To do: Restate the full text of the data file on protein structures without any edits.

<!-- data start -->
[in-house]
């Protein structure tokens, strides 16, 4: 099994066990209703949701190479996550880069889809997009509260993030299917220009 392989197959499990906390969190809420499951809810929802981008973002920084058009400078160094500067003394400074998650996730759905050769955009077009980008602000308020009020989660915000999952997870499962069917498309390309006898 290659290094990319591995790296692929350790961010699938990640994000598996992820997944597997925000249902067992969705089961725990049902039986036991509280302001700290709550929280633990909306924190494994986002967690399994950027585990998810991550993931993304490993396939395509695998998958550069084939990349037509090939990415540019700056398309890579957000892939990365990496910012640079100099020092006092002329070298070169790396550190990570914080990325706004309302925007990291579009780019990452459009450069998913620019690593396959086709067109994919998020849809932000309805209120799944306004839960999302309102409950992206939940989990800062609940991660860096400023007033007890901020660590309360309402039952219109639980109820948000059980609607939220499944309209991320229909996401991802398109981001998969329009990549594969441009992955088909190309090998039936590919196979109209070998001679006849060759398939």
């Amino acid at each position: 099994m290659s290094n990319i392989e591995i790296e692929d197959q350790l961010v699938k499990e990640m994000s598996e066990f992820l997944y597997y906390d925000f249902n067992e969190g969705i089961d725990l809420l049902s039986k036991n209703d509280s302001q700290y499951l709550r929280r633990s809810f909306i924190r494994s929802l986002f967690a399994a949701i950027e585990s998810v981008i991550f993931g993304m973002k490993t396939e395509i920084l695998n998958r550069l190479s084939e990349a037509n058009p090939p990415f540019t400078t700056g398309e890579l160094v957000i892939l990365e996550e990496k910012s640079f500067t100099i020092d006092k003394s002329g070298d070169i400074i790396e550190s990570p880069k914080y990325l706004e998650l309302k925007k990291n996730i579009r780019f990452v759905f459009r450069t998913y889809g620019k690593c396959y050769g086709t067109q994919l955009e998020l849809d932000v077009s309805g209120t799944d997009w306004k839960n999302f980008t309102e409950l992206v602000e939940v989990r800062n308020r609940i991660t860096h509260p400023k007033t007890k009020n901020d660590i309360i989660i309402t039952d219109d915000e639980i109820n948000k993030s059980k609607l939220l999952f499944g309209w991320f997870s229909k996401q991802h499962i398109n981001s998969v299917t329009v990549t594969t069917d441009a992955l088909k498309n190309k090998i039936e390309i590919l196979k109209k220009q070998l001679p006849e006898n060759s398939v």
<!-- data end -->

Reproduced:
[in-house]
């Protein structure tokens, strides 16, 4: 099994066990209703949701190479996550880069889809997009509260993030299917220009 392989197959499990906390969190809420499951809810929802981008973002920084058009400078160094500067003394400074998650996730759905050769955009077009980008602000308020009020989660915000999952997870499962069917498309390309006898 290659290094990319591995790296692929350790961010699938990640994000598996992820997944597997925000249902067992969705089961725990049902039986036991509280302001700290709550929280633990909306924190494994986002967690399994950027585990998810991550993931993304490993396939395509695998998958550069084939990349037509090939990415540019700056398309890579957000892939990365990496910012640079100099020092006092002329070298070169790396550190990570914080990325706004309302925007990291579009780019990452459009450069998913620019690593396959086709067109994919998020849809932000309805209120799944306004839960999302309102409950992206939940989990800062609940991660860096400023007033007890901020660590309360309402039952219109639980109820948000059980609607939220499944309209991320229909996401991802398109981001998969329009990549594969441009992955088909190309090998039936590919196979109209070998001679006849060759398939």
């Amino acid at each position: 099994m290659s290094n990319i392989e591995i790296e692929d197959q350790l961010v699938k499990e990640m994000s598996e066990f992820l997944y597997y906390d925000f249902n067992e969190g969705i089961d725990l809420l049902s039986k036991n209703d509280s302001q700290y499951l709550r929280r633990s809810f909306i924190r494994s929802l986002f967690a399994a949701i950027e585990s998810v981008i991550f993931g993304m973002k490993t396939e395509i920084l695998n998958r550069l190479s084939e990349a037509n058009p090939p990415f540019t400078t700056g398309e890579l160094v957000i892939l990365e996550e990496k910012s640079f500067t100099i020092d006092k003394s002329g070298d070169i400074i790396e550190s990570p880069k914080y990325l706004e998650l309302k925007k990291n996730i579009r780019f990452v759905f459009r450069t998913y889809g620019k690593c396959y050769g086709t067109q994919l955009e998020l849809d932000v077009s309805g209120t799944d997009w306004k839960n999302f980008t309102e409950l992206v602000e939940v989990r800062n308020r609940i991660t860096h509260p400023k007033t007890k009020n901020d660590i309360i989660i309402t039952d219109d915000e639980i109820n948000k993030s059980k609607l939220l999952f499944g309209w991320f997870s229909k996401q991802h499962i398109n981001s998969v299917t329009v990549t594969t069917d441009a992955l088909k498309n190309k090998i039936e390309i590919l196979k109209k220009q070998l001679p006849e006898n060759s398939v």